Congo Bishops Call for an End to Africa’s Deadliest Conflict
December 30th, 2008
Catholic Bishops from the Democratic Republic of the Congo (DRC) toured the the United States and Canada in December with an urgent appeal on behalf of the millions of Congolese people caught in a deadly war between Laurent Nkunda’s militia and DRC government forces. The Bishops are asking the U.S. Government to support an initiative to send more U.N Peacekeepers into Congo because the current 17,000 U.N forces are poorly trained and have been implicated in atrocities. The troops reportedly failed to stop the recent mass killings at Kiwanja in the Eastern part of the Congo.
Bishop Ambongo Besungu, O.F.M President of the JPIC Commission, Bishop Muteba Magalu, President of Social Communications and Sister Marie Alima, Executive Secretary of the National JPIC Commission spoke to members of the Catholic Task Force on Africa at Trinity University in Washington DC on December 8. The delegation members are requesting more United Nations peacekeepers to stop the displacement of a quarter million people, the recruitment of child soldiers, and the rape and massacres afflicting the people. Warring militias backed by Rwanda and Congo government forces have been wreaking havoc, particularly in the eastern part of the DRC.
The Catholic Church in Congo runs some 40% of the health and 60% of the educational institutions in the country. The church and its institutions have been greatly affected by war, which has lead to a serious humanitarian crisis. The appeal by Catholic leaders for a peace force is supported by the Congolese people and is known by the government in Kinshasa, as well as leading NGOs operating there. The Bishops are also calling for an international Conference about the Congo’s natural resources in order to develop a framework to ensure that benefits are shared with the people of the country.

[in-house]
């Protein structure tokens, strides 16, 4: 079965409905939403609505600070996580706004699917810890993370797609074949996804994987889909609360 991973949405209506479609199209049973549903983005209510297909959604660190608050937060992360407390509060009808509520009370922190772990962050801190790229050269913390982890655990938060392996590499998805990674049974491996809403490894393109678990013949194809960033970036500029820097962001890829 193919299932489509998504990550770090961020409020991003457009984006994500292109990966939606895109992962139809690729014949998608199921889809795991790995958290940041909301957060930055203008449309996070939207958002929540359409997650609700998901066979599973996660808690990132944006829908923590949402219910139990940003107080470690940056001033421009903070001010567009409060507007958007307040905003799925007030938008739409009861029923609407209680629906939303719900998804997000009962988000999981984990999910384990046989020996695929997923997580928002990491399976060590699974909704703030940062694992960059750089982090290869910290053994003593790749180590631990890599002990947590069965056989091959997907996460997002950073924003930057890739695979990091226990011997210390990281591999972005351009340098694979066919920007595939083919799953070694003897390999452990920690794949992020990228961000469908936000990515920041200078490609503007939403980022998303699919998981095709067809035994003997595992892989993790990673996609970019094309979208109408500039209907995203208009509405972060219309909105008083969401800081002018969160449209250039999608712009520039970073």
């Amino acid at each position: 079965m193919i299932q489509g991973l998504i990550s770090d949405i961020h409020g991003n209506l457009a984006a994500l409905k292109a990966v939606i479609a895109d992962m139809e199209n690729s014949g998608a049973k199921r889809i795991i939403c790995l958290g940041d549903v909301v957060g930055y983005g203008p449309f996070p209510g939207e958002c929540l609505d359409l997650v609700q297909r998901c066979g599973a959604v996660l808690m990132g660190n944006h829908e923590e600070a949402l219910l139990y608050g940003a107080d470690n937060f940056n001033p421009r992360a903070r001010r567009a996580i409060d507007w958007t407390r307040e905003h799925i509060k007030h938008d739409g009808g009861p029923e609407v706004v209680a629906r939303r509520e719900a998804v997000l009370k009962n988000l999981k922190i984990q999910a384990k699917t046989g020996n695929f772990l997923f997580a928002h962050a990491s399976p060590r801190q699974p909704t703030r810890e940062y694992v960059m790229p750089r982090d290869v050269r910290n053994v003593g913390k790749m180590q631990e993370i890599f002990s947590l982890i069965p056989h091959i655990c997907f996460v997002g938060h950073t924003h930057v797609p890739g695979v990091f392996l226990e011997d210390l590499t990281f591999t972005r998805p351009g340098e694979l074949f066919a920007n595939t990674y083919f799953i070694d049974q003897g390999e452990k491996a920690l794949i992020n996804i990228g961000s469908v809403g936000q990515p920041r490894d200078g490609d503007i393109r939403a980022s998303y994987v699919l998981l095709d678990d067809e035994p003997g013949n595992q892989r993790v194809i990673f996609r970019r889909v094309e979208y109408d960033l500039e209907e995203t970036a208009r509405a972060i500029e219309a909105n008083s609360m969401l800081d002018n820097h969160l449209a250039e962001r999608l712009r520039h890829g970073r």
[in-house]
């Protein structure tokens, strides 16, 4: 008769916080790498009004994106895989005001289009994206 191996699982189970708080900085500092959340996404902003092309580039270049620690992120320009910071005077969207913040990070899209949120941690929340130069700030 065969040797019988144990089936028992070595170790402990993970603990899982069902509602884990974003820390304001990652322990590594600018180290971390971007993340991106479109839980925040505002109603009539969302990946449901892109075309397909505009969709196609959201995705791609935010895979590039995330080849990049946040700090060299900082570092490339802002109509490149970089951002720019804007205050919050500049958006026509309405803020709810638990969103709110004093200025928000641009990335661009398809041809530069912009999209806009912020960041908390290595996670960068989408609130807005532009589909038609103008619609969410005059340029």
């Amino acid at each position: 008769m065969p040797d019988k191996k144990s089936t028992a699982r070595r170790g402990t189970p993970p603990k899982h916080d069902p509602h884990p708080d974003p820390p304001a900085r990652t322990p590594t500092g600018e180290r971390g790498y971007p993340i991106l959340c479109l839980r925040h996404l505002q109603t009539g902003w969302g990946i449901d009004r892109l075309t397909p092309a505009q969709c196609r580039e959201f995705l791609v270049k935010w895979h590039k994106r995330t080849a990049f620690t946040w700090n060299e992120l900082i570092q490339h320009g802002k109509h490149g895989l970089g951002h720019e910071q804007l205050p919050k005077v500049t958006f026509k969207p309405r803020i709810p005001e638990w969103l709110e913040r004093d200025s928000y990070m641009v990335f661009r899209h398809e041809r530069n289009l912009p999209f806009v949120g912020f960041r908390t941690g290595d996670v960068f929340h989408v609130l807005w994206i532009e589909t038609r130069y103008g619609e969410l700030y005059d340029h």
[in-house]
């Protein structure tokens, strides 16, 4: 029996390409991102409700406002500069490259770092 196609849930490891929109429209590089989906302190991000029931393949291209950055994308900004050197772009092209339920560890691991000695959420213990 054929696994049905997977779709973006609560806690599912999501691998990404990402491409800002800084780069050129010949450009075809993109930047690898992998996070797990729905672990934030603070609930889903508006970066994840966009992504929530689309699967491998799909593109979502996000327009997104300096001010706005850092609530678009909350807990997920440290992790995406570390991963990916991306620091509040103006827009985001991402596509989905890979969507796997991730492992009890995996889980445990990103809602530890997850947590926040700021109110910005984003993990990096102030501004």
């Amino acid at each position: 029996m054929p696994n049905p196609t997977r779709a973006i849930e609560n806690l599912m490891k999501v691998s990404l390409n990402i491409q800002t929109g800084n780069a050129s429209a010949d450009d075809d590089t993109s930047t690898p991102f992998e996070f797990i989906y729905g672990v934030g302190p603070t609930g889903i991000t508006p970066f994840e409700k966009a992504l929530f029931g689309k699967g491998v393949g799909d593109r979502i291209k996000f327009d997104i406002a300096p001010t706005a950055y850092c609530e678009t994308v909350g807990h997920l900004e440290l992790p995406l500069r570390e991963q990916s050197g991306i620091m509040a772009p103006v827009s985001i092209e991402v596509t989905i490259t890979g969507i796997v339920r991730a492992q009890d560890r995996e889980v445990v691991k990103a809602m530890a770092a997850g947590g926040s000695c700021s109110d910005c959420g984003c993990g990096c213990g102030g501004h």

A strong U.N peacekeeping force is needed to stop the conflict and buy time to start the peace and reconciliation process. It would create space to punish in the courts those who are responsible for committing the atrocities. A strong peacekeeping force would also allow humanitarian aid to reach the millions of people who are now starving and without medical care.
The United States under the Bush Administration has achieved little in the peace process in the DRC. Several people in Congo view the U.S. as bearing responsibility in the conflict because of its support for the Rwanda government which back Nkunda’s rebel militia. Ending the war in Congo will be one the major African challenges for the next Obama administration.
For more detailed information on Congo conflict, see the reports from the Enough Project
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